Russell Brand has never spent a full 24 hours with his children.
The actor, who recently touched on his parenting style in an interview with The Sunday Times Magazine, admitted he had only spent “a night” with his daughters Mabel and Peggy.
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The 43-year-old comedian continued his wife also packed all of the baby bags and snacks for their children.
“It turns out that she is extremely well versed int he nuances and complexities of child-rearing. Me, I am dedicated to it, devoted to it, but I am still surprised when it’s like ‘Oh my God, this is f*****g really hard and it’s so exhausting.’ The younger one [who is six months], I just feel inept so quickly like with the crying.”
He said his wife was able to “sustain and maintain domesticity in a way that’s astonishing,” something he doesn’t have experience with. “I do whatever I’m told,” he said.
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But Brand added he didn’t want the interview to conclude he was a lazy parent.
“I would hate for you to leave with the impression that I’m sort of a sat watching television, peering over the armchair at what’s going on,” he continued. “Yesterday, like, I drove Mabel to the playschool and I drop her at the playschool. But I’m sensitive and awake and aware, so I have to dial a lot of s**t down to go through life normal.”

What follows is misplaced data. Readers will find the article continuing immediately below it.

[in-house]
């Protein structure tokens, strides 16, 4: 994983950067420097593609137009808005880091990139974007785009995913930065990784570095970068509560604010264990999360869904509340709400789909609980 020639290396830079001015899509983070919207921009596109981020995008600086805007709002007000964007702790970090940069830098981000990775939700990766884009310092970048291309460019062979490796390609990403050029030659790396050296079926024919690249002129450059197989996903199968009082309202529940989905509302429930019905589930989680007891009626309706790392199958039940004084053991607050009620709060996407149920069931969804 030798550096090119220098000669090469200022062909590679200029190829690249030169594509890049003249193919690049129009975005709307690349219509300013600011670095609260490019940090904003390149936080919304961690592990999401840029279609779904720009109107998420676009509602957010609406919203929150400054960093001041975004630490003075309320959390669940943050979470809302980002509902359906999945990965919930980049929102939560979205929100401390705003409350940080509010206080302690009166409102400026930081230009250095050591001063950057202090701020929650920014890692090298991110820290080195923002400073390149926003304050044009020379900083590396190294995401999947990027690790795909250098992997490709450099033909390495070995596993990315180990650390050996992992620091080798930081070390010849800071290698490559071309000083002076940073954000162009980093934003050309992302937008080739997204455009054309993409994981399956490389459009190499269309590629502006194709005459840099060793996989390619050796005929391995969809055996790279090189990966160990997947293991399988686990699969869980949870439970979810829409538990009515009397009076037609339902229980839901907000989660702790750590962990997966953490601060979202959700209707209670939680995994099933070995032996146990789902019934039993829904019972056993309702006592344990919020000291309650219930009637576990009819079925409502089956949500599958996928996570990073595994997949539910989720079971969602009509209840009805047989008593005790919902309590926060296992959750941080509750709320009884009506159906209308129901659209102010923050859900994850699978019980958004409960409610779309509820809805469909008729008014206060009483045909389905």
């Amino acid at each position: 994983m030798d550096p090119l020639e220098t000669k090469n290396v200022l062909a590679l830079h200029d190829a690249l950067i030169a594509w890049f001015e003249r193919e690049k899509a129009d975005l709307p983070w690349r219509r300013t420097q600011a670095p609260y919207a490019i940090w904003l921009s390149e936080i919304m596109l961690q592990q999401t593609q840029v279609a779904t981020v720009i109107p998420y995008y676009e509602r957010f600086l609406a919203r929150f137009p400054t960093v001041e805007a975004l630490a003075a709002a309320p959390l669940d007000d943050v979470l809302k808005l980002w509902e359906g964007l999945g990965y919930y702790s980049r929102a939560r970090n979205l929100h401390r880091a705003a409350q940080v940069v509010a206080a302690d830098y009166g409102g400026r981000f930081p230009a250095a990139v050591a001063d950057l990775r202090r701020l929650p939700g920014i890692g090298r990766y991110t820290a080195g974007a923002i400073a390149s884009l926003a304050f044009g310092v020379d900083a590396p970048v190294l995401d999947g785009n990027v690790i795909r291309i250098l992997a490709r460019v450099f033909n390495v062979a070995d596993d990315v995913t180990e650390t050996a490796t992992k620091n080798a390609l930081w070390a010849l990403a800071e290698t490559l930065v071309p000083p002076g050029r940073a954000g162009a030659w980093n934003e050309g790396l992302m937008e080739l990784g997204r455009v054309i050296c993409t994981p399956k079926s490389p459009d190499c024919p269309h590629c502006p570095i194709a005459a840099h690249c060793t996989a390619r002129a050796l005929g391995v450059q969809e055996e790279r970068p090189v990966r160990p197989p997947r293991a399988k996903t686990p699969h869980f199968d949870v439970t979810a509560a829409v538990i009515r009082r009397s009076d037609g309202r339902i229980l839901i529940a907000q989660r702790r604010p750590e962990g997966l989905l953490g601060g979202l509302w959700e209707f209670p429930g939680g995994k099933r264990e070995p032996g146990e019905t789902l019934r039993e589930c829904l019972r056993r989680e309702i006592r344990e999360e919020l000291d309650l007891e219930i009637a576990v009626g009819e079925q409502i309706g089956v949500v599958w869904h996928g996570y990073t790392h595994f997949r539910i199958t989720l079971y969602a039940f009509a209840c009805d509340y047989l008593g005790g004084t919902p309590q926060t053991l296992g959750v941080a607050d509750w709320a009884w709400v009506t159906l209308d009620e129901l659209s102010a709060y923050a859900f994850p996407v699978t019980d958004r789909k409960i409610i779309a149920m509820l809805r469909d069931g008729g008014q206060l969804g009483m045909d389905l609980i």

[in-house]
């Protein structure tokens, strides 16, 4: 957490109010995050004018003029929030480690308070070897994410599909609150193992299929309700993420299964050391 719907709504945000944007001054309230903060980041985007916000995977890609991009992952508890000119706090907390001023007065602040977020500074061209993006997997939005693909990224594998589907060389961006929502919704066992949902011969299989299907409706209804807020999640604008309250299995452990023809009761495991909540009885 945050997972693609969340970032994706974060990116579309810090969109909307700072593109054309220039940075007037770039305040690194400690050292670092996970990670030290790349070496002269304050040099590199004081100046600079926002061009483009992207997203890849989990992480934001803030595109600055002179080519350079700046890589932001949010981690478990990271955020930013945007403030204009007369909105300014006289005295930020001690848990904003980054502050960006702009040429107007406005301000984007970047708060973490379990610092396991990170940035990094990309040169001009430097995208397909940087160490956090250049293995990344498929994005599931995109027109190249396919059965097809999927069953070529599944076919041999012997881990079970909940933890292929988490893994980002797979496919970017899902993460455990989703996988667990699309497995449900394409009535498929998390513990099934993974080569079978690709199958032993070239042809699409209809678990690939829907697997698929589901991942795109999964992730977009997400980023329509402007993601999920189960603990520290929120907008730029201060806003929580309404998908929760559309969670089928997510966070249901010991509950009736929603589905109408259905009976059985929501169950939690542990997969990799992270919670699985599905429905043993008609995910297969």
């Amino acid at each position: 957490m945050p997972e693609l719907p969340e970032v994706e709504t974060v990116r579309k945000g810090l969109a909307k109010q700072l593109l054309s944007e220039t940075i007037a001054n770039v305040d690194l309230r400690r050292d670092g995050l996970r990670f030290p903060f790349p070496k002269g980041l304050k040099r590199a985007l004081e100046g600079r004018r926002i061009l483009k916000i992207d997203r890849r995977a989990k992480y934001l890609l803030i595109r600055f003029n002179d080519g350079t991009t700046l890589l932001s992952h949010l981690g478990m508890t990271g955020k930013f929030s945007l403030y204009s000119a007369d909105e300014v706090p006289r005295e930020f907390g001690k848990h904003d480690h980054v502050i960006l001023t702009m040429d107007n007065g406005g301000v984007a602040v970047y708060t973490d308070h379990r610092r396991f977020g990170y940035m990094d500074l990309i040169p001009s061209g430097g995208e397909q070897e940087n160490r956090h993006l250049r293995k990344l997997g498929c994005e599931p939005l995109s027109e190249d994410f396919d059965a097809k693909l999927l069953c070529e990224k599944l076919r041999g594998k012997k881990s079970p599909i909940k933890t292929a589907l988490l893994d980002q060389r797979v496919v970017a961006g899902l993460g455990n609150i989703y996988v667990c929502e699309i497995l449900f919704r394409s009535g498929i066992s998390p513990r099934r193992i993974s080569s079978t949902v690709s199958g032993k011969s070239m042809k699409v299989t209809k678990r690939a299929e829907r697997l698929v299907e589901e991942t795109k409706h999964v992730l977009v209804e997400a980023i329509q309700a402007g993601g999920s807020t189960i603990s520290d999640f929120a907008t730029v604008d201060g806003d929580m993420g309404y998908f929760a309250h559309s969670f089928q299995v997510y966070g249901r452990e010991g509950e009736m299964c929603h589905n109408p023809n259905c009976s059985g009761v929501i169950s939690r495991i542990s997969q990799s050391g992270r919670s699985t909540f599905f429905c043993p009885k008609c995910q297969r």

Social media users react
On Twitter, not many were impressed by Brand’s interview or how he talked about his wife. Some on Twitter called him “sexist.”
Guardian reporter Hadley Freeman said the actor’s responses were very “Russell Brand.”
“Russell Brand pitching himself as some New Age, all new, mature and sensitive dad – and then saying he’s too sensitive to do any actual parenting is the most Russell Brand thing I’ve ever read in my life.”
Other’s agreed with Freeman’s response.
But some argued he was only praising his wife.
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In 2014, Brand was also called out for his views on sexism and even feminism.
Brand claimed this then girlfriend Jemina Khan changed him from a sexist to a feminist, the Telegraph reported after he joined the No More Page 3 campaign (a campaign in the U.K. that aimed to stop The Sun newspaper from printing pictures of topless models on Page 3).
He posted a photo of himself in a campaign shirt with the caption, “Love of a good woman.”
Some, like scientist and writer Dr. Brooke Magnanti didn’t buy his sudden jump into feminism.
“The world loves a lover, and Brand’s enthusiasm for his relationship with Jemima Khan is sweet. ‘Love of a good woman,’ though? Really? What on earth does that mean? That all the other women — of which, by his own admission, there have been a good many, including ex-wife Katy Perry — were insufficiently good enough to convince Brand that sexism wasn’t on?,” she wrote.
“I’m not buying it. Neither the ‘good woman’ trope nor the idea that women’s behaviour and attention is specifically responsible for men’s sexism. That is actually pretty sexist, you know?”